HELIX (Silver Spring, MD) [Source: Clowes, 1997]

House-Church [Source: Clowes, 1997]

ICCS – See “Institute for Culture and Creation Spirituality”

Immaculate Heart Community, Los Angeles [Source: Clowes, 1997]

Institute for Culture and Creation Spirituality (ICCS) [Source: Clowes, 1997]

Institute of the Blessed Virgin (Wheaton, IL) [Source: Clowes, 1997]

Institute of Women Today (IWT) (Chicago, IL) [Source: Clowes, 1997]

International Thomas Merton Society [Source: Clowes, 1997]

IWT – See “Institute of Women Today”

James Markunas Society (San Francisco, CA) [Source: Clowes, 1997]

Justice Campaign [Source: Clowes, 1997]

Kairos Community (Rochester, NY) [Source: Clowes, 1997]

Keryx (Morris Plains, NJ) [Source: Clowes, 1997]

Koinonia Community (Lake Oswego, OR) [Source: Clowes, 1997]

Latin American North American Church Concerns (Notre Dame, IN) [Source: Clowes, 1997]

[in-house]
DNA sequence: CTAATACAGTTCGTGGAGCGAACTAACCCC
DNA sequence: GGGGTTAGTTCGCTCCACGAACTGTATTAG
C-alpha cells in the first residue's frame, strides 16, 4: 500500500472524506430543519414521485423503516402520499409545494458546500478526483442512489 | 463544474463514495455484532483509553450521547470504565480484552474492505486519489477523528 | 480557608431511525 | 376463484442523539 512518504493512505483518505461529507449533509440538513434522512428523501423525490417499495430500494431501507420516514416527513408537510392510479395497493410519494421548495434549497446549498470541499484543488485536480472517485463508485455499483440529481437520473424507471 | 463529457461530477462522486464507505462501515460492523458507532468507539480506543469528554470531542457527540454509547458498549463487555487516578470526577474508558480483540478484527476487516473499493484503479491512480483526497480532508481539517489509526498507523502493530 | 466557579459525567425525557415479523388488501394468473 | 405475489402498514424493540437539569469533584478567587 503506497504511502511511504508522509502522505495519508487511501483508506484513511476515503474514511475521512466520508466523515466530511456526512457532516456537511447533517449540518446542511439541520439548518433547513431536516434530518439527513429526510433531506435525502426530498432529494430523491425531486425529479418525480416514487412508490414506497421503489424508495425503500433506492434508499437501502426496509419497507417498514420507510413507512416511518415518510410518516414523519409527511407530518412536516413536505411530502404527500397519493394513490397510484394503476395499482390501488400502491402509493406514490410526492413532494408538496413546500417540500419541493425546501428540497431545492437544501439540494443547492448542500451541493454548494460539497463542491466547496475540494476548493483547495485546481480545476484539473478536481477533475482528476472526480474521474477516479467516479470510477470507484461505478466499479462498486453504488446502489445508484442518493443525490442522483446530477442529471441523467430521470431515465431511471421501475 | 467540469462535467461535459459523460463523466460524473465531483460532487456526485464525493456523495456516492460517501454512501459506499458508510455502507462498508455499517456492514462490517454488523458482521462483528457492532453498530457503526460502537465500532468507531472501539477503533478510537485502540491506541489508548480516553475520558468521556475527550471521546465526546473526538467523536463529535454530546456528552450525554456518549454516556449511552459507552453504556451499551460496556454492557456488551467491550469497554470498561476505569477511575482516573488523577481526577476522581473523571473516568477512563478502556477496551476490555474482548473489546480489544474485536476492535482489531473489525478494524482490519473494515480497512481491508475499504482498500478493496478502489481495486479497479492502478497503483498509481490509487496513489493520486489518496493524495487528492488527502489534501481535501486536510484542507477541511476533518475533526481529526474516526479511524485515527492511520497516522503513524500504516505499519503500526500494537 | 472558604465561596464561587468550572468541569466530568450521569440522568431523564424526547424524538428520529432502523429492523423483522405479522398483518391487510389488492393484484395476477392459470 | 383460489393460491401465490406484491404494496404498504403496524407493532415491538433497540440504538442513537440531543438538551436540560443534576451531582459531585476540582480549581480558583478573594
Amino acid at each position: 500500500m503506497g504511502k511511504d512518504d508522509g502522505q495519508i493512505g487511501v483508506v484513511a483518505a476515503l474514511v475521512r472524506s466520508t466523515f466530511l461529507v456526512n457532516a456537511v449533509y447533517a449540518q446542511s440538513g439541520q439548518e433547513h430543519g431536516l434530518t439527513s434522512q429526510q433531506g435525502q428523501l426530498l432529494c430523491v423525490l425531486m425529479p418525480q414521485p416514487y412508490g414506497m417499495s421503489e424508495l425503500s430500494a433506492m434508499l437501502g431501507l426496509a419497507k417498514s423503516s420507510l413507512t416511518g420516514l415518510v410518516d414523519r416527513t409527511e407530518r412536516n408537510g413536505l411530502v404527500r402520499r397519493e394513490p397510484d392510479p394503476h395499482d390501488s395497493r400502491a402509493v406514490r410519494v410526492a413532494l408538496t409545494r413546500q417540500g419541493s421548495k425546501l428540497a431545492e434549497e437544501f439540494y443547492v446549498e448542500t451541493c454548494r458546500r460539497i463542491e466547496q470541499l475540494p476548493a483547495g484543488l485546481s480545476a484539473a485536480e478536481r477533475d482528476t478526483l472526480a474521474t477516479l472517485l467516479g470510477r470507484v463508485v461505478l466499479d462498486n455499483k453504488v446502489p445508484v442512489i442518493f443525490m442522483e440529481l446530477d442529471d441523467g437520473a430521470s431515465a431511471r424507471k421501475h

Lay Conference of Women Religious (LCWR) [Source: Clowes, 1997]

LCWR – See “Lay Conference of Women Religious”

LCWR – See “Leadership Conference of Women Religious”

Leadership Conference of Women Religious (LCWR) [Source: Clowes, 1997]

Let Live [Source: Clowes, 1997]

Life and Light Ministries (Houston, TX) [Source: Clowes, 1997]

Limina [Source: Clowes, 1997]

Listen to the Voices of the People [Source: Clowes, 1997]

Looking Toward the Light (Natuck, MA) [Source: Clowes, 1997]

Loreto Women’s Network (St. Louis, MO) [Source: Clowes, 1997]

Love Happens (Monte Clare, PA) [Source: Clowes, 1997]

Magdalene Group (Oshkosh, WI) [Source: Clowes, 1997]

Mary’s Pence [Source: Clowes, 1997]

Matrix (Oshkosh, WI) [Source: Clowes, 1997]